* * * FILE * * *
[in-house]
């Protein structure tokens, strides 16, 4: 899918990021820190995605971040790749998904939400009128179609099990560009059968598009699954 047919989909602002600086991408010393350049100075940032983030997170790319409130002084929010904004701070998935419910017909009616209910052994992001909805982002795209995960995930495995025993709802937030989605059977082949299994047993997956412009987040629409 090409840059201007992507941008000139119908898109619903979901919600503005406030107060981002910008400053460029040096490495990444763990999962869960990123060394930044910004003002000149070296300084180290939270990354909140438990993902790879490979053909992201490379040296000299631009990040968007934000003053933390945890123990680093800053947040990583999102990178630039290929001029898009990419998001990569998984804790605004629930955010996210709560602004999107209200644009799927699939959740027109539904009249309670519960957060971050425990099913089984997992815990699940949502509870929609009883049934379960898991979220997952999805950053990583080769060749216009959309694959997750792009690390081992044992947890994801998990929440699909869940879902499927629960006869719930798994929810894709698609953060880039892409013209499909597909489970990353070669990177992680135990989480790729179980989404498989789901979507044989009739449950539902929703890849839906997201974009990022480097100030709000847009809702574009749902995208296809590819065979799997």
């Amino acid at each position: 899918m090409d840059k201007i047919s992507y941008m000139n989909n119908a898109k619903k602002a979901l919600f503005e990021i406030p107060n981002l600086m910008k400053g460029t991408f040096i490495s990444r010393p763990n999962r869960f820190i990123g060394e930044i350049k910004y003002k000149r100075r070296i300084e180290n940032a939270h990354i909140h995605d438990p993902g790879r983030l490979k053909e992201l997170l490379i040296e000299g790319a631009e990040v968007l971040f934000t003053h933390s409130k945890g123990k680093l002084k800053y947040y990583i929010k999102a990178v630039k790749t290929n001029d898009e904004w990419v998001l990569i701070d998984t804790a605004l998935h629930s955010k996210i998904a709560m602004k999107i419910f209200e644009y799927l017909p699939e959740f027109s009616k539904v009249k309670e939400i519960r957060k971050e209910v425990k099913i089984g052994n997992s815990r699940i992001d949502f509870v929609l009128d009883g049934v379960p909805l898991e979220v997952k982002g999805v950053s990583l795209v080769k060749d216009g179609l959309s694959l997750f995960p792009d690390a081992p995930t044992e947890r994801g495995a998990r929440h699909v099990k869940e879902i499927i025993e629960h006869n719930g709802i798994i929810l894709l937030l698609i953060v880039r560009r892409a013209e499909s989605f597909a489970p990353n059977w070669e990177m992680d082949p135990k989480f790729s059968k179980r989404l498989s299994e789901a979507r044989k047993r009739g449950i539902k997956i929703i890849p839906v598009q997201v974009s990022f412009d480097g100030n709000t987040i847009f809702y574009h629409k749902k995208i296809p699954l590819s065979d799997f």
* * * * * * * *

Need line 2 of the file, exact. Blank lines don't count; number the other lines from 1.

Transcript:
């Protein structure tokens, strides 16, 4: 899918990021820190995605971040790749998904939400009128179609099990560009059968598009699954 047919989909602002600086991408010393350049100075940032983030997170790319409130002084929010904004701070998935419910017909009616209910052994992001909805982002795209995960995930495995025993709802937030989605059977082949299994047993997956412009987040629409 090409840059201007992507941008000139119908898109619903979901919600503005406030107060981002910008400053460029040096490495990444763990999962869960990123060394930044910004003002000149070296300084180290939270990354909140438990993902790879490979053909992201490379040296000299631009990040968007934000003053933390945890123990680093800053947040990583999102990178630039290929001029898009990419998001990569998984804790605004629930955010996210709560602004999107209200644009799927699939959740027109539904009249309670519960957060971050425990099913089984997992815990699940949502509870929609009883049934379960898991979220997952999805950053990583080769060749216009959309694959997750792009690390081992044992947890994801998990929440699909869940879902499927629960006869719930798994929810894709698609953060880039892409013209499909597909489970990353070669990177992680135990989480790729179980989404498989789901979507044989009739449950539902929703890849839906997201974009990022480097100030709000847009809702574009749902995208296809590819065979799997």